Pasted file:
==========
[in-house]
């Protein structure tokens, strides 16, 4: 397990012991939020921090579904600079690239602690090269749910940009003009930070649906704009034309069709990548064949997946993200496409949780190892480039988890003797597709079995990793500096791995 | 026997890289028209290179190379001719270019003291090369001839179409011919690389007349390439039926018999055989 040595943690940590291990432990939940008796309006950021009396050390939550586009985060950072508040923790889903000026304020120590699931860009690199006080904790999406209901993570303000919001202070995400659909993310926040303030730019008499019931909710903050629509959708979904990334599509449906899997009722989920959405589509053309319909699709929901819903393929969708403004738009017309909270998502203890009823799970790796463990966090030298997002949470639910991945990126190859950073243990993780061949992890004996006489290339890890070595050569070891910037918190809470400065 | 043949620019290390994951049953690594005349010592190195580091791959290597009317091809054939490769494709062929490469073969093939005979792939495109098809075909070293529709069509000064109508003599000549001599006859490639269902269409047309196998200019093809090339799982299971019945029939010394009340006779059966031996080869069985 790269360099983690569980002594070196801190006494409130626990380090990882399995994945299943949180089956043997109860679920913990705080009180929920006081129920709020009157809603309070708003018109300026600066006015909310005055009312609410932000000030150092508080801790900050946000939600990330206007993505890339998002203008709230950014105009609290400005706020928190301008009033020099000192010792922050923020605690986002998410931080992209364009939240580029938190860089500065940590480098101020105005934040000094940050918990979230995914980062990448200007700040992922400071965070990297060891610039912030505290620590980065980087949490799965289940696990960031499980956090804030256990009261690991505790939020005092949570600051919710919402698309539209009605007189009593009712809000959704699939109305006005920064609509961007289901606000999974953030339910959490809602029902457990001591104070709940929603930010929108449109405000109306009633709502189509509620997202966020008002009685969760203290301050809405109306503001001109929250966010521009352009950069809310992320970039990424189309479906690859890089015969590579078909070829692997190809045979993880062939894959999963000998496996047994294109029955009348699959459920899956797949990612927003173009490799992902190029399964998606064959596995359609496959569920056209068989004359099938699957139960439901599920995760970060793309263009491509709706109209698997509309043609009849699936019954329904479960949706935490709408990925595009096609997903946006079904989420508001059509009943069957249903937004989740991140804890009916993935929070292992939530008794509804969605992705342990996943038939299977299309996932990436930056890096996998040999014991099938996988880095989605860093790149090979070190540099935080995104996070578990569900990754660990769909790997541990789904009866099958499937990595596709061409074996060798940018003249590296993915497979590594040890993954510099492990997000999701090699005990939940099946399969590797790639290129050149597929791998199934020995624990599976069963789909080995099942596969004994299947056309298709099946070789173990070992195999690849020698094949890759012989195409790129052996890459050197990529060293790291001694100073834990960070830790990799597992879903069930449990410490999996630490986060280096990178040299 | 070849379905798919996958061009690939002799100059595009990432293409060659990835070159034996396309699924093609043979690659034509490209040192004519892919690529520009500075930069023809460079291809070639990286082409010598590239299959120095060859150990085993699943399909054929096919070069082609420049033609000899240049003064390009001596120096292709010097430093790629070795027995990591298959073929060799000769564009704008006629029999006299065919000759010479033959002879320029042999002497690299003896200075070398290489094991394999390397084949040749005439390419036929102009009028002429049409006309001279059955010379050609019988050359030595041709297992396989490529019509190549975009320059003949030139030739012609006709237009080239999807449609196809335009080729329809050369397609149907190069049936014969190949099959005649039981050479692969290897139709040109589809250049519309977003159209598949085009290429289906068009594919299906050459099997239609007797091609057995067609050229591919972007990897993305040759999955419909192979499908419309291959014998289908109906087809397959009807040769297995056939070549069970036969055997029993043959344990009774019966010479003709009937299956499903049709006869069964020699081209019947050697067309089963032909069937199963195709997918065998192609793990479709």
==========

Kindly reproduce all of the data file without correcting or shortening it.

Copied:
[in-house]
């Protein structure tokens, strides 16, 4: 397990012991939020921090579904600079690239602690090269749910940009003009930070649906704009034309069709990548064949997946993200496409949780190892480039988890003797597709079995990793500096791995 | 026997890289028209290179190379001719270019003291090369001839179409011919690389007349390439039926018999055989 040595943690940590291990432990939940008796309006950021009396050390939550586009985060950072508040923790889903000026304020120590699931860009690199006080904790999406209901993570303000919001202070995400659909993310926040303030730019008499019931909710903050629509959708979904990334599509449906899997009722989920959405589509053309319909699709929901819903393929969708403004738009017309909270998502203890009823799970790796463990966090030298997002949470639910991945990126190859950073243990993780061949992890004996006489290339890890070595050569070891910037918190809470400065 | 043949620019290390994951049953690594005349010592190195580091791959290597009317091809054939490769494709062929490469073969093939005979792939495109098809075909070293529709069509000064109508003599000549001599006859490639269902269409047309196998200019093809090339799982299971019945029939010394009340006779059966031996080869069985 790269360099983690569980002594070196801190006494409130626990380090990882399995994945299943949180089956043997109860679920913990705080009180929920006081129920709020009157809603309070708003018109300026600066006015909310005055009312609410932000000030150092508080801790900050946000939600990330206007993505890339998002203008709230950014105009609290400005706020928190301008009033020099000192010792922050923020605690986002998410931080992209364009939240580029938190860089500065940590480098101020105005934040000094940050918990979230995914980062990448200007700040992922400071965070990297060891610039912030505290620590980065980087949490799965289940696990960031499980956090804030256990009261690991505790939020005092949570600051919710919402698309539209009605007189009593009712809000959704699939109305006005920064609509961007289901606000999974953030339910959490809602029902457990001591104070709940929603930010929108449109405000109306009633709502189509509620997202966020008002009685969760203290301050809405109306503001001109929250966010521009352009950069809310992320970039990424189309479906690859890089015969590579078909070829692997190809045979993880062939894959999963000998496996047994294109029955009348699959459920899956797949990612927003173009490799992902190029399964998606064959596995359609496959569920056209068989004359099938699957139960439901599920995760970060793309263009491509709706109209698997509309043609009849699936019954329904479960949706935490709408990925595009096609997903946006079904989420508001059509009943069957249903937004989740991140804890009916993935929070292992939530008794509804969605992705342990996943038939299977299309996932990436930056890096996998040999014991099938996988880095989605860093790149090979070190540099935080995104996070578990569900990754660990769909790997541990789904009866099958499937990595596709061409074996060798940018003249590296993915497979590594040890993954510099492990997000999701090699005990939940099946399969590797790639290129050149597929791998199934020995624990599976069963789909080995099942596969004994299947056309298709099946070789173990070992195999690849020698094949890759012989195409790129052996890459050197990529060293790291001694100073834990960070830790990799597992879903069930449990410490999996630490986060280096990178040299 | 070849379905798919996958061009690939002799100059595009990432293409060659990835070159034996396309699924093609043979690659034509490209040192004519892919690529520009500075930069023809460079291809070639990286082409010598590239299959120095060859150990085993699943399909054929096919070069082609420049033609000899240049003064390009001596120096292709010097430093790629070795027995990591298959073929060799000769564009704008006629029999006299065919000759010479033959002879320029042999002497690299003896200075070398290489094991394999390397084949040749005439390419036929102009009028002429049409006309001279059955010379050609019988050359030595041709297992396989490529019509190549975009320059003949030139030739012609006709237009080239999807449609196809335009080729329809050369397609149907190069049936014969190949099959005649039981050479692969290897139709040109589809250049519309977003159209598949085009290429289906068009594919299906050459099997239609007797091609057995067609050229591919972007990897993305040759999955419909192979499908419309291959014998289908109906087809397959009807040769297995056939070549069970036969055997029993043959344990009774019966010479003709009937299956499903049709006869069964020699081209019947050697067309089963032909069937199963195709997918065998192609793990479709």